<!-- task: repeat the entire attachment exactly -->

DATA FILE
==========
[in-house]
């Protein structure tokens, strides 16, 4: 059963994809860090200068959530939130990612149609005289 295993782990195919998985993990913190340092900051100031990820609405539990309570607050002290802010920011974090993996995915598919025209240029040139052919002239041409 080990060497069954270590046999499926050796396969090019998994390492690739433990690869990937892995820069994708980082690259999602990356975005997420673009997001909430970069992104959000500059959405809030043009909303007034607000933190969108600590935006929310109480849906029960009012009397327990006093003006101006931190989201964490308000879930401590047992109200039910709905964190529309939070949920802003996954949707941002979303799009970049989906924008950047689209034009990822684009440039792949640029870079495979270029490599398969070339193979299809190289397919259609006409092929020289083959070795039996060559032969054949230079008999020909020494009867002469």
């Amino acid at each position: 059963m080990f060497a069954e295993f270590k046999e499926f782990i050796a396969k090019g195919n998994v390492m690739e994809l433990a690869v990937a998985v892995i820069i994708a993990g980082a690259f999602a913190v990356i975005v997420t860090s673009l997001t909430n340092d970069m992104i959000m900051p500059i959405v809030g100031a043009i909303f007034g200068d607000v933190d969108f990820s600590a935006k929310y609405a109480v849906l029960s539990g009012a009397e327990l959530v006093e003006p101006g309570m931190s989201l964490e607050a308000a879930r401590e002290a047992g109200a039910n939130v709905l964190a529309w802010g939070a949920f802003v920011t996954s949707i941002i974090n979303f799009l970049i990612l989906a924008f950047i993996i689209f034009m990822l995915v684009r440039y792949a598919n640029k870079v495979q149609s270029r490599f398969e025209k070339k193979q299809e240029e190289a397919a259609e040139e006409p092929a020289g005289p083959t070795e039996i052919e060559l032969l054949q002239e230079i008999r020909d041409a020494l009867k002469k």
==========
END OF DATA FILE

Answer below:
[in-house]
């Protein structure tokens, strides 16, 4: 059963994809860090200068959530939130990612149609005289 295993782990195919998985993990913190340092900051100031990820609405539990309570607050002290802010920011974090993996995915598919025209240029040139052919002239041409 080990060497069954270590046999499926050796396969090019998994390492690739433990690869990937892995820069994708980082690259999602990356975005997420673009997001909430970069992104959000500059959405809030043009909303007034607000933190969108600590935006929310109480849906029960009012009397327990006093003006101006931190989201964490308000879930401590047992109200039910709905964190529309939070949920802003996954949707941002979303799009970049989906924008950047689209034009990822684009440039792949640029870079495979270029490599398969070339193979299809190289397919259609006409092929020289083959070795039996060559032969054949230079008999020909020494009867002469």
């Amino acid at each position: 059963m080990f060497a069954e295993f270590k046999e499926f782990i050796a396969k090019g195919n998994v390492m690739e994809l433990a690869v990937a998985v892995i820069i994708a993990g980082a690259f999602a913190v990356i975005v997420t860090s673009l997001t909430n340092d970069m992104i959000m900051p500059i959405v809030g100031a043009i909303f007034g200068d607000v933190d969108f990820s600590a935006k929310y609405a109480v849906l029960s539990g009012a009397e327990l959530v006093e003006p101006g309570m931190s989201l964490e607050a308000a879930r401590e002290a047992g109200a039910n939130v709905l964190a529309w802010g939070a949920f802003v920011t996954s949707i941002i974090n979303f799009l970049i990612l989906a924008f950047i993996i689209f034009m990822l995915v684009r440039y792949a598919n640029k870079v495979q149609s270029r490599f398969e025209k070339k193979q299809e240029e190289a397919a259609e040139e006409p092929a020289g005289p083959t070795e039996i052919e060559l032969l054949q002239e230079i008999r020909d041409a020494l009867k002469k």